Theologian Fr. Hans Kung in a 2008 file photo.(CNS/Harald Oppitz, KNA)
Küng declined to show the letter to NCR, citing "the confidentiality that I owe to the Pope," but he says the letter was dated March 20 and sent to him via the nunciature in Berlin shortly after Easter.
Küng says the letter shows that "Francis has set no restrictions" on the discussions.
Küng also said that he is very encouraged by Francis' recent apostolic exhortation, Amoris Laetitia ('The Joy of Love'), "I could not have foreseen then quite how much new freedom Francis would open up in his post-synodal exhortation," Kung wrote in statement released to NCR and other media outlets. "Already in the introduction, he declares, 'Not all discussions of doctrinal, moral or pastoral issues need to be settled by interventions of the magisterium.'" Küng writes, "This is the new spirit that I have always expected from the magisterium" and makes a discussion of infallibility possible.
Following is the text of the statement about the pope's letter that Küng released to media. The English version is being released simultaneously by National Catholic Reporter and The Tablet at midnight April 27 (7 p.m. Eastern time, April 26 in the United States).
-- Dennis Coday, NCR editor
On March 9, my appeal to Pope Francis to give room to a free, unprejudiced and open-ended discussion on the problem of infallibility appeared in the leading journals of several countries. I was thus overjoyed to receive a personal reply from Francis immediately after Easter. Dated March 20, it was forwarded to me from the nunciature in Berlin.
In the pope's reply, the following points are significant for me:
- The fact that Francis answered at all and did not let my appeal fall on deaf ears, so to speak;
- The fact that he replied himself and not via his private secretary or the secretary of state;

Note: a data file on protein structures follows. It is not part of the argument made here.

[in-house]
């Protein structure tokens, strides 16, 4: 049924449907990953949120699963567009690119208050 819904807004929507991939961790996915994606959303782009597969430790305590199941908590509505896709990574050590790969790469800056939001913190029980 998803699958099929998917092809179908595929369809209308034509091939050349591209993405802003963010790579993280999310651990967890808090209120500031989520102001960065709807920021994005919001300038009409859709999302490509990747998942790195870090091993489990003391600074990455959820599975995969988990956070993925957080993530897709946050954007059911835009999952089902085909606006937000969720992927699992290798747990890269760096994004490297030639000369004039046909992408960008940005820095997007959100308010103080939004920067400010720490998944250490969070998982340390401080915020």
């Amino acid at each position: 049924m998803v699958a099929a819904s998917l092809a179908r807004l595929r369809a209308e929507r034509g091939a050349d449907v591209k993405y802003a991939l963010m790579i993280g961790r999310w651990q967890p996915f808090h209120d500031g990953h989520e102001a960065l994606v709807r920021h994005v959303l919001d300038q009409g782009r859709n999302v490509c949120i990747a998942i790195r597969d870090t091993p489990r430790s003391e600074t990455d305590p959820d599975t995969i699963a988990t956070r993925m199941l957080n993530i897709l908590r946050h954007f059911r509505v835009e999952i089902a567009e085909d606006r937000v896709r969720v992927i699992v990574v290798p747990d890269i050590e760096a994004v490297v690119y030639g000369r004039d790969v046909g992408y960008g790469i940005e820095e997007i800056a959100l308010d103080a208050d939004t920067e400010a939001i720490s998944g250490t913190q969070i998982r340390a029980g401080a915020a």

- That he emphasizes the fraternal manner of his Spanish reply by addressing me as Lieber Mitbruder ("Dear Brother") in German and puts this personal address in italics;
- That he clearly read the appeal, to which I had attached a Spanish translation, most attentively;
- That he is highly appreciative of the considerations that had led me to write Volume 5 of my complete works, in which I suggest theologically discussing the different issues that the infallibility dogma raises in the light of holy Scripture and tradition with the aim of deepening the constructive dialogue between the "semper reformanda" 21st-century church and the other Christian churches and postmodern society.
I could not have foreseen then quite how much new freedom Francis would open up in his post-synodal exhortation, Amoris Laetitia. Already in the introduction, he declares, "Not all discussions of doctrinal, moral or pastoral issues need to be settled by interventions of the magisterium."
He takes issue with "cold bureaucratic morality" and does not want bishops to continue behaving as if they were "arbiters of grace." He sees the Eucharist not as a reward for the perfect but as "nourishment for the weak."
He repeatedly quotes statements made at the episcopal synod or from national bishops' conferences. Francis no longer wants to be the sole spokesman of the church. This is the new spirit that I have always expected from the magisterium. I am fully convinced that in this new spirit a free, impartial and open-ended discussion of the infallibility dogma, this fateful key question of destiny for the Catholic church, will be possible.
I am deeply grateful to Francis for this new freedom and combine my heartfelt thanks with the expectation that the bishops and theologians will unreservedly adopt this new spirit and join in this task in accordance with the Scriptures and with our great church tradition.
I admit that I am not sure what to say. Francis is keen on giving us moments that are filled with as many questions as answers. This is surely one of them. Fr. Hans Küng, hardly a spokesman for orthodox Roman Catholicism, seems an unlikely person to explore what infallibility means -- he surely already has in mind what he thinks it to mean! Yet, as in his many forays to secular journalists and media personnel, Francis is keen on appearing flexible, reasonable, and willing to set a new course. While this might be an important step for conversations between Rome and Constantinople and Rome and Wittenberg, it would hardly represent an end to the problems both have had with the papacy as an institution and office. I fear this is one more instance of a hint of hope that will in the end result in more a photo op than real change but. . . who knows. One thing is for sure -- many of my Roman Catholic friends who are already uneasy about Francis will have one more thing to be anxious over.